Friday, December 28, 2007

The Value of You

In random writing groups around the world, the same problem appears for writers of non-fiction, copywriting or business writing.

The writer posts that they are stuck in a bad situation because Something Has Gone Terribly Wrong. Sometimes it's a client that's not paying, sometimes there are problems with the acceptance of the work, sometimes a client is just a jerk.

But the common cause of these issues is a failure of clear communication.

We are writers, we are supposed to be good at clear communication. But for many, especially new writers, there's a sense that you have to pay your dues and scrape around at the bottom of the barrel for a little while before you earn your way into being a Real Writer.

This is not true. Here is my guide for writers new and old:

1) Get it in writing. Clearly. "OK, thank you for this acceptance! Just to clarify, I'm going to write a 1500 word article on TOPIC, this word count will include one side bar with facts about THIS. The deadline is THIS DAY and I will not be responsible for sourcing photographs, but I will provide contact information for your photographer. The fee we have agreed upon is $$$ upon acceptance of the article."

2) Have a minimum hourly rate. I suggest starting out at $25 an hour, and even that is low. This of it this way: Minimum Wage + Overhead costs (rent, equipment, insurance) + your taxes + the convenience of hiring a freelancer = your hourly rate. If someone suggests that they can have the work done cheaper, invite them to do so. You must have been under the false impression that they wanted the BEST person for the job. Oops, I guess they wanted the CHEAPEST.

3) Work Efficiently. You may not always negotiate based on your minimum hourly rate for things like article... but take it into consideration when you are accepting article work. Is this article worth your time?

4) There is only one type of compensation: money. There are other benefits you can receive: exposure, ad space, Seeing Your Name In Print... but there is only one type of compensation. If someone wants to give you "ad space" (a popular one for start ups) then you are (of course) free to accept if you have something to advertise. But you STILL invoice for the amount and you request an invoice for the ad space.

This is an important papertrail to a) prove that you did the work and b) prove to the government that you did the work and that the advertisement is a business expense. You can't prove that your advertising is a business expense unless you have an invoice for it.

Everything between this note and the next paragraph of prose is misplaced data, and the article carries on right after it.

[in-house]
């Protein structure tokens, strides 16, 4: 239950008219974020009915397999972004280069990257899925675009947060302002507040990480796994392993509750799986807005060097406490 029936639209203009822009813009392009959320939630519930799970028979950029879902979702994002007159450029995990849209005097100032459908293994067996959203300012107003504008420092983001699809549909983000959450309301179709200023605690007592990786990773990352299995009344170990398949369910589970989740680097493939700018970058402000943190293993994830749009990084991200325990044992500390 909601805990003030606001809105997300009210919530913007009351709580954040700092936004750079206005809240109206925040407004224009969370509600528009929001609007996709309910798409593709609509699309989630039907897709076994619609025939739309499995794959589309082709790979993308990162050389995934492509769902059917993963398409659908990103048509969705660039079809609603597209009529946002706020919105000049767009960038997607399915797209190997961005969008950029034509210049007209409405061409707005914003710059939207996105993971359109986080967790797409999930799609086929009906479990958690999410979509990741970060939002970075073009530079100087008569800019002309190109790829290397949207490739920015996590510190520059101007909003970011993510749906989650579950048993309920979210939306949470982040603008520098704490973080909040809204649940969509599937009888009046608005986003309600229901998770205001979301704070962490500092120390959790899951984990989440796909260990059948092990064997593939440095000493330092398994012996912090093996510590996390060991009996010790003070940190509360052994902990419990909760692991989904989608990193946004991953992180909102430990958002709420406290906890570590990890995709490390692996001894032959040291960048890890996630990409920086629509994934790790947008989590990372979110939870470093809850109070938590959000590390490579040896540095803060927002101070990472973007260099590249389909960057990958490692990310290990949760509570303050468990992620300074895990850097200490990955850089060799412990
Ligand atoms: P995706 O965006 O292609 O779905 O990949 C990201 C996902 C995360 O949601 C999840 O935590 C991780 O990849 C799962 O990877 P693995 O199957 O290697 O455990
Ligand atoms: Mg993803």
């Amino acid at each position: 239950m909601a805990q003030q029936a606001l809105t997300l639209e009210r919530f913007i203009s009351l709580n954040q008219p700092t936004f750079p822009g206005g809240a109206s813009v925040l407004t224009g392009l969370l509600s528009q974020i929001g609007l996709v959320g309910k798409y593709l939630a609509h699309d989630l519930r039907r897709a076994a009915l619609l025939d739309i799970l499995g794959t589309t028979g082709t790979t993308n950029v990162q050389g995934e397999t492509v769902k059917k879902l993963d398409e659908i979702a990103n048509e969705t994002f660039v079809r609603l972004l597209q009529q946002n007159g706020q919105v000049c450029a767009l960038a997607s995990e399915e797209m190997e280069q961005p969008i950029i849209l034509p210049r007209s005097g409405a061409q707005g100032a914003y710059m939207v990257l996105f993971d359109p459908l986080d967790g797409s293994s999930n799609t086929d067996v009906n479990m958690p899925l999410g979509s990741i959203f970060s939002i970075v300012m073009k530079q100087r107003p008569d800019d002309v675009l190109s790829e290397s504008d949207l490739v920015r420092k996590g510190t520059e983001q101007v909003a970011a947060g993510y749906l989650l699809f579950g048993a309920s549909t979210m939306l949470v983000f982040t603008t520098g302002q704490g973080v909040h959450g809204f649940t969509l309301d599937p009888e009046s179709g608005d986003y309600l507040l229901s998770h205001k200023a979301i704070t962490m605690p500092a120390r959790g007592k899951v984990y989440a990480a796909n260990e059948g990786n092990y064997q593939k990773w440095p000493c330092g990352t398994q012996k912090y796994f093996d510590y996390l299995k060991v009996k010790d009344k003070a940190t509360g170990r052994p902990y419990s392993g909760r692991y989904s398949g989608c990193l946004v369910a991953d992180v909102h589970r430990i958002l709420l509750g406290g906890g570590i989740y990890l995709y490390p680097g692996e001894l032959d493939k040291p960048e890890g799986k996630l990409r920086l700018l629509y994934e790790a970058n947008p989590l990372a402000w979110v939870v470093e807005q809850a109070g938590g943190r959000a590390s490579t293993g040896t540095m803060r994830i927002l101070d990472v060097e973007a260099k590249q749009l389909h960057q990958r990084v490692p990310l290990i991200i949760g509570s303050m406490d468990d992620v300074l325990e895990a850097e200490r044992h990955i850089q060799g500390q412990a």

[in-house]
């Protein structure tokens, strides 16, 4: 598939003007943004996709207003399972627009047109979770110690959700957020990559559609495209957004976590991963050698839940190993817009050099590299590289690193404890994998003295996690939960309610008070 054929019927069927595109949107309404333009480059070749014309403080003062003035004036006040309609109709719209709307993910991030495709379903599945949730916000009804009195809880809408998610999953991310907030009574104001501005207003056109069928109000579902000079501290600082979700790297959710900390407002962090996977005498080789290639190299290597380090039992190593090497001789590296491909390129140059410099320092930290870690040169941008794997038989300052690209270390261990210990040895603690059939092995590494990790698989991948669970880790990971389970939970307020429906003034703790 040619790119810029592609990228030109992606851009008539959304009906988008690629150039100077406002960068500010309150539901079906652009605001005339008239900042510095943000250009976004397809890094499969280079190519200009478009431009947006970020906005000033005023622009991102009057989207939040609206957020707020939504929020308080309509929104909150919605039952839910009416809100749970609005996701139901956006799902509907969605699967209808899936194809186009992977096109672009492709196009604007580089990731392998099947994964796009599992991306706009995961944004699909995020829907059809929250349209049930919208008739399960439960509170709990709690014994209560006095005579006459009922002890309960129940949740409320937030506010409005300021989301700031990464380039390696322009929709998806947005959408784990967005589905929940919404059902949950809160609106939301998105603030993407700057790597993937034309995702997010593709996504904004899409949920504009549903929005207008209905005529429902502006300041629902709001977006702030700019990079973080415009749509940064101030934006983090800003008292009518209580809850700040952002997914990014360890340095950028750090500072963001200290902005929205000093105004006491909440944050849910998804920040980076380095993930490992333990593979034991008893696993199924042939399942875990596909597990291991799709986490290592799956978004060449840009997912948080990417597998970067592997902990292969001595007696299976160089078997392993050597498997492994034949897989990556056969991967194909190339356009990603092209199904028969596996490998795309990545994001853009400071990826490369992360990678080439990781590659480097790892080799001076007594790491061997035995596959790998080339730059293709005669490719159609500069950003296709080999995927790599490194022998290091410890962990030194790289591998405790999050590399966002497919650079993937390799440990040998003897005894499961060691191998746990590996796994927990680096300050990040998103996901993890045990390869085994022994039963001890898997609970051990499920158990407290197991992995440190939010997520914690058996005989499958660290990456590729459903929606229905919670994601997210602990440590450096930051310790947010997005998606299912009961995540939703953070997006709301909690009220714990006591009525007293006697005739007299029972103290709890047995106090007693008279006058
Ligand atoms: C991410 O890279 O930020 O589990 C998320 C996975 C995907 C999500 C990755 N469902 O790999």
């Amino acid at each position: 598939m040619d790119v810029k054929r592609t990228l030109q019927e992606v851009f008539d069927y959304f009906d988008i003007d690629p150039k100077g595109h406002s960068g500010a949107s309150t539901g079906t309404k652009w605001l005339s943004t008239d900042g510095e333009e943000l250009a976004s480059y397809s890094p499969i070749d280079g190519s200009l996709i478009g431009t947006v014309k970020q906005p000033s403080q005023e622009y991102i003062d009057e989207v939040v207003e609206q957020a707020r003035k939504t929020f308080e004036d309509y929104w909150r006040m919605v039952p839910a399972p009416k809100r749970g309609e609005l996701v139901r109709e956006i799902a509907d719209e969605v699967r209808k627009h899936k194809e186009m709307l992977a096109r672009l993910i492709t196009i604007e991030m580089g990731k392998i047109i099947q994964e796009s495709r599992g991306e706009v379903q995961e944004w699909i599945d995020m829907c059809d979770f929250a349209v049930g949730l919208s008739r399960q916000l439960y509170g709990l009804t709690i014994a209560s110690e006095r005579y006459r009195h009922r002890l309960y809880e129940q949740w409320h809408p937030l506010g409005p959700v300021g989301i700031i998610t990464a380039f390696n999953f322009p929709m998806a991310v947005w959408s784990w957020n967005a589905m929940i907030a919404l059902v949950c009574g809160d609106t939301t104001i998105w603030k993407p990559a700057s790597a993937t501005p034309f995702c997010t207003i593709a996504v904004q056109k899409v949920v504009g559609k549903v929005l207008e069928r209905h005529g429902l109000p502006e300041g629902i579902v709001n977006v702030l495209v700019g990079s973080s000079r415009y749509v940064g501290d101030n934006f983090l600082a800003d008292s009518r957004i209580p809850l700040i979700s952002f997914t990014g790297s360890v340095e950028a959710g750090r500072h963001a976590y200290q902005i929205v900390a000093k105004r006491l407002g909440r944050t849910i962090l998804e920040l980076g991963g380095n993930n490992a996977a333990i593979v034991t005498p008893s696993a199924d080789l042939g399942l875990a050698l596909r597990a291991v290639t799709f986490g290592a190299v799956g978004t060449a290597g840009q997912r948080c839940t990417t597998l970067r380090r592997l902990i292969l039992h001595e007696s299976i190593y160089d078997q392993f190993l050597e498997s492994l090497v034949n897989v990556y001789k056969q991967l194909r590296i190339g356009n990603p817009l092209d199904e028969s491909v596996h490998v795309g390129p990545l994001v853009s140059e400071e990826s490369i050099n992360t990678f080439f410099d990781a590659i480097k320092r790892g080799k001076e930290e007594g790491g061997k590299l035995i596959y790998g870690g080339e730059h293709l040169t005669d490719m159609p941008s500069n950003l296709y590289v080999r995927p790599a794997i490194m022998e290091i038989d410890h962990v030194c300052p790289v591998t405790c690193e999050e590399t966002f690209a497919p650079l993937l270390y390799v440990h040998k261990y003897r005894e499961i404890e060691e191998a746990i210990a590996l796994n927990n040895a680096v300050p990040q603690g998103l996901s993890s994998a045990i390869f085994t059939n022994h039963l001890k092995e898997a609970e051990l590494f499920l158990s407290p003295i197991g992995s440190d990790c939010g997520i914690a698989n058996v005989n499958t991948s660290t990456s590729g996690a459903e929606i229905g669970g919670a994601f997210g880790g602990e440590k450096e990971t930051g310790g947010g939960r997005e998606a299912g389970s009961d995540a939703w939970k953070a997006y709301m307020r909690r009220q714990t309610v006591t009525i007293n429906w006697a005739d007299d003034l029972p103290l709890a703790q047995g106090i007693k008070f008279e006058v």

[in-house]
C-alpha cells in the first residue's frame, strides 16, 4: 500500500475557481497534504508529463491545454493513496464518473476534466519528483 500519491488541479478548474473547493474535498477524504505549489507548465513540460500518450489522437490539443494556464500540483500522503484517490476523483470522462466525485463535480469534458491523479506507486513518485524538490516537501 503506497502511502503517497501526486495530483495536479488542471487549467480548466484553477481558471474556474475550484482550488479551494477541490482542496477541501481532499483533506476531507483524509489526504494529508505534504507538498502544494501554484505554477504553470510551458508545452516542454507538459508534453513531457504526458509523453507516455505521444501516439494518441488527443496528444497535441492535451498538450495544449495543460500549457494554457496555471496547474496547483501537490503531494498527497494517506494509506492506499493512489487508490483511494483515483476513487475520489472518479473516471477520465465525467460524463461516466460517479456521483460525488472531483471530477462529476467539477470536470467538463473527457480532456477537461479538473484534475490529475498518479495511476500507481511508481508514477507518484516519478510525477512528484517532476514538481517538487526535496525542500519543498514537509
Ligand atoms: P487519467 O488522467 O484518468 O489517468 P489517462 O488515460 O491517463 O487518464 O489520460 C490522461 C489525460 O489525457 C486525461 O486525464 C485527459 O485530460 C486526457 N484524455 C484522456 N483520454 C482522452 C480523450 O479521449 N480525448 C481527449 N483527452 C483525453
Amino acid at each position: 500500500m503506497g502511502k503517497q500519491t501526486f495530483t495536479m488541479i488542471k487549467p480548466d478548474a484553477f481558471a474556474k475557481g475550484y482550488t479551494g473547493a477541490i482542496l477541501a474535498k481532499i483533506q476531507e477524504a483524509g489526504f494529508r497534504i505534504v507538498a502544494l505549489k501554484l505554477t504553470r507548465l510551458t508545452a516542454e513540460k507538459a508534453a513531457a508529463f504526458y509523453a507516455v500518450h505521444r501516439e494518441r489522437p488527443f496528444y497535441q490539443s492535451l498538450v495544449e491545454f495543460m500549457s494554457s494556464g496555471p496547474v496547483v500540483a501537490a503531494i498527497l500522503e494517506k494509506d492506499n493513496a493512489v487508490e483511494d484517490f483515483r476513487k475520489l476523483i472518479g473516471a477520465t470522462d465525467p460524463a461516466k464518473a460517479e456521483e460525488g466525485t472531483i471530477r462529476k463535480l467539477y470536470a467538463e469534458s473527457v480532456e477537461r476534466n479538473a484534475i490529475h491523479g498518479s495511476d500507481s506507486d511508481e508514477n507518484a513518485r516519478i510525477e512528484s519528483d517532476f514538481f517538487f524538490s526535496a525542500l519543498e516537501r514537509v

5) Thank people for their referrals - it is ok to send a card or a little Starbucks gift card. But you do not owe them money for referrals. Make it clear with your NEW client that this is a deal between the two of you by establishing a contract right away. It can get complicated if the new person is expecting to invoice someone else and then has to invoice you, or thinks that you are negotiating on behalf of your previous contact. Or that you are somehow in business with that previous contact. Be clear about your independence.

6) Do not place yourself in an inferior position. Don't wait to invoice because someone is busy/sick. Did Visa wait to send you a bill when you were sick last month? Behave professionally. This does not mean you can't have a good, personal relationship with your contacts. Be yourself, but run your business. Conversely, do not use the busy/sick excuse to let any of YOUR committments go unmet. The editors that bought my first book don't even know I have children. And they certainly don't know that I was pregnant when I sold them the book nor that I was in labour the day that we accepted their offer.

7) Writing for Free is SOMETIMES OK. Bet ya didn't see that one coming. But here are my personal guidelines. If a publisher/editor accepts advertising - you should get paid. Full stop. I do not buy into any discussion about "start ups". What kind of start up forgets to take a huge expense like WRITERS when doing up their financial plan? They went to the bank to ask someone for money to invest... If they "forgot" to ask for money to pay people then that is their problem.

If you are a volunteer for a worthy organization (a non profit) and you consider writing your volunteer work, that's ok. But be careful that you are not being taken advantage of because you are the only writer. Don't write the association president's speech... edit it for him. Don't write all the web copy, delegate it and edit. If it gets too much, consider writing up a proposal for contract services. Show them how much they are getting for free and tell them that it is too much. Show how much you are willing to do but show them what the rest will cost them.

1 comment:

Kai said...

Great advice Heather!
I'm going to post the link to the post from my blog, cause its just SO important.